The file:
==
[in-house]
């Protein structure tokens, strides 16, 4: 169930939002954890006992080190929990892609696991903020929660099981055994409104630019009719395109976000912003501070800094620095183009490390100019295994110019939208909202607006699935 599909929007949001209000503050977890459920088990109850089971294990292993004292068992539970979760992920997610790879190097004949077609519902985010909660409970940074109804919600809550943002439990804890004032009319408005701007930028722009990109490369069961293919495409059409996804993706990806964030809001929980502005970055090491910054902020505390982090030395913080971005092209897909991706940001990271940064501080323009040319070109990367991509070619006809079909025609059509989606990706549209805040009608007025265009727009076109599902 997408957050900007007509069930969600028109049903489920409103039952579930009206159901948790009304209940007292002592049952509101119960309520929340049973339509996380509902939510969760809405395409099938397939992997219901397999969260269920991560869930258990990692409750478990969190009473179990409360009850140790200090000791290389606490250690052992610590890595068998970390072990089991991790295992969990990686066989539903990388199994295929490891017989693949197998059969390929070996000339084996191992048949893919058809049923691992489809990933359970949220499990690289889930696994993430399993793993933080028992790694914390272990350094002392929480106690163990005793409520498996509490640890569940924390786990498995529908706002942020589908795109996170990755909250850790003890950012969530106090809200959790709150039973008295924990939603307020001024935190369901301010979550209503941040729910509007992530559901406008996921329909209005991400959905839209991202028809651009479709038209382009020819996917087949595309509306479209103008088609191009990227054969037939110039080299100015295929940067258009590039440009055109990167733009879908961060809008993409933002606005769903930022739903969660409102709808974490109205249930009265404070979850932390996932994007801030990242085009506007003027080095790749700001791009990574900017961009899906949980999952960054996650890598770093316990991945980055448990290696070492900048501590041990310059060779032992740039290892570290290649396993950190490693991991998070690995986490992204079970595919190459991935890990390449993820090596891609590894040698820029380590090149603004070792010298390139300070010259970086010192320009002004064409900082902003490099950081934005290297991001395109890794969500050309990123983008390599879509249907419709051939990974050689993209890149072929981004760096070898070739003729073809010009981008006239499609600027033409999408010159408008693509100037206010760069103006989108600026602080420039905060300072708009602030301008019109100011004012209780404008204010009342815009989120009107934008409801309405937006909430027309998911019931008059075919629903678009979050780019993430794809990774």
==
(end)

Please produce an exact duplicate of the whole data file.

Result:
[in-house]
């Protein structure tokens, strides 16, 4: 169930939002954890006992080190929990892609696991903020929660099981055994409104630019009719395109976000912003501070800094620095183009490390100019295994110019939208909202607006699935 599909929007949001209000503050977890459920088990109850089971294990292993004292068992539970979760992920997610790879190097004949077609519902985010909660409970940074109804919600809550943002439990804890004032009319408005701007930028722009990109490369069961293919495409059409996804993706990806964030809001929980502005970055090491910054902020505390982090030395913080971005092209897909991706940001990271940064501080323009040319070109990367991509070619006809079909025609059509989606990706549209805040009608007025265009727009076109599902 997408957050900007007509069930969600028109049903489920409103039952579930009206159901948790009304209940007292002592049952509101119960309520929340049973339509996380509902939510969760809405395409099938397939992997219901397999969260269920991560869930258990990692409750478990969190009473179990409360009850140790200090000791290389606490250690052992610590890595068998970390072990089991991790295992969990990686066989539903990388199994295929490891017989693949197998059969390929070996000339084996191992048949893919058809049923691992489809990933359970949220499990690289889930696994993430399993793993933080028992790694914390272990350094002392929480106690163990005793409520498996509490640890569940924390786990498995529908706002942020589908795109996170990755909250850790003890950012969530106090809200959790709150039973008295924990939603307020001024935190369901301010979550209503941040729910509007992530559901406008996921329909209005991400959905839209991202028809651009479709038209382009020819996917087949595309509306479209103008088609191009990227054969037939110039080299100015295929940067258009590039440009055109990167733009879908961060809008993409933002606005769903930022739903969660409102709808974490109205249930009265404070979850932390996932994007801030990242085009506007003027080095790749700001791009990574900017961009899906949980999952960054996650890598770093316990991945980055448990290696070492900048501590041990310059060779032992740039290892570290290649396993950190490693991991998070690995986490992204079970595919190459991935890990390449993820090596891609590894040698820029380590090149603004070792010298390139300070010259970086010192320009002004064409900082902003490099950081934005290297991001395109890794969500050309990123983008390599879509249907419709051939990974050689993209890149072929981004760096070898070739003729073809010009981008006239499609600027033409999408010159408008693509100037206010760069103006989108600026602080420039905060300072708009602030301008019109100011004012209780404008204010009342815009989120009107934008409801309405937006909430027309998911019931008059075919629903678009979050780019993430794809990774």